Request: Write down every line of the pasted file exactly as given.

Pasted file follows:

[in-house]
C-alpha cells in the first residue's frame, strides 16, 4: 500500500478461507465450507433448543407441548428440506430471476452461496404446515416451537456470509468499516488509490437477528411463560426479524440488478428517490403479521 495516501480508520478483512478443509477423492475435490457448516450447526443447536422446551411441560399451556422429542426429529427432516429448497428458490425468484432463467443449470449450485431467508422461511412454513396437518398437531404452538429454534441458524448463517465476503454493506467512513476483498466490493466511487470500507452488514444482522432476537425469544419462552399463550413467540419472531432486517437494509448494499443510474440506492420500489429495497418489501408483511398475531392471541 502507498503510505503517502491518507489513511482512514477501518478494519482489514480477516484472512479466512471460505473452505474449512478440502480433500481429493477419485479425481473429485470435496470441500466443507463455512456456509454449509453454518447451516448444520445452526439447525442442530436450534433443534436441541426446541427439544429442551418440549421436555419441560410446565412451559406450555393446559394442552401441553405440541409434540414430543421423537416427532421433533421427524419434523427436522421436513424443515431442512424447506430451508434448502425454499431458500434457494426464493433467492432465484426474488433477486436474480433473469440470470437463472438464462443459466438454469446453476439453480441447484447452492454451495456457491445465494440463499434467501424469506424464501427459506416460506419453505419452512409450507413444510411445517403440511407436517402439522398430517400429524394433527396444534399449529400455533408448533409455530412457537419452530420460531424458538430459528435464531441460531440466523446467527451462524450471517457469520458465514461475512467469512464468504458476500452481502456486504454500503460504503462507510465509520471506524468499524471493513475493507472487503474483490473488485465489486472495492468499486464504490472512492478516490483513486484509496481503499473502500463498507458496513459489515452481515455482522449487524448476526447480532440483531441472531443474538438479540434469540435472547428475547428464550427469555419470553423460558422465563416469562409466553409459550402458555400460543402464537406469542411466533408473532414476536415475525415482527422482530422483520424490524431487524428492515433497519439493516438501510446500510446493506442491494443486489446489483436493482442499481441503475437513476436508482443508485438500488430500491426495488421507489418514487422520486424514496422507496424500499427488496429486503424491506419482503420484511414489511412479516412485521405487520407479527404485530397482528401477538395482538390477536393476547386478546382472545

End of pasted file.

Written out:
[in-house]
C-alpha cells in the first residue's frame, strides 16, 4: 500500500478461507465450507433448543407441548428440506430471476452461496404446515416451537456470509468499516488509490437477528411463560426479524440488478428517490403479521 495516501480508520478483512478443509477423492475435490457448516450447526443447536422446551411441560399451556422429542426429529427432516429448497428458490425468484432463467443449470449450485431467508422461511412454513396437518398437531404452538429454534441458524448463517465476503454493506467512513476483498466490493466511487470500507452488514444482522432476537425469544419462552399463550413467540419472531432486517437494509448494499443510474440506492420500489429495497418489501408483511398475531392471541 502507498503510505503517502491518507489513511482512514477501518478494519482489514480477516484472512479466512471460505473452505474449512478440502480433500481429493477419485479425481473429485470435496470441500466443507463455512456456509454449509453454518447451516448444520445452526439447525442442530436450534433443534436441541426446541427439544429442551418440549421436555419441560410446565412451559406450555393446559394442552401441553405440541409434540414430543421423537416427532421433533421427524419434523427436522421436513424443515431442512424447506430451508434448502425454499431458500434457494426464493433467492432465484426474488433477486436474480433473469440470470437463472438464462443459466438454469446453476439453480441447484447452492454451495456457491445465494440463499434467501424469506424464501427459506416460506419453505419452512409450507413444510411445517403440511407436517402439522398430517400429524394433527396444534399449529400455533408448533409455530412457537419452530420460531424458538430459528435464531441460531440466523446467527451462524450471517457469520458465514461475512467469512464468504458476500452481502456486504454500503460504503462507510465509520471506524468499524471493513475493507472487503474483490473488485465489486472495492468499486464504490472512492478516490483513486484509496481503499473502500463498507458496513459489515452481515455482522449487524448476526447480532440483531441472531443474538438479540434469540435472547428475547428464550427469555419470553423460558422465563416469562409466553409459550402458555400460543402464537406469542411466533408473532414476536415475525415482527422482530422483520424490524431487524428492515433497519439493516438501510446500510446493506442491494443486489446489483436493482442499481441503475437513476436508482443508485438500488430500491426495488421507489418514487422520486424514496422507496424500499427488496429486503424491506419482503420484511414489511412479516412485521405487520407479527404485530397482528401477538395482538390477536393476547386478546382472545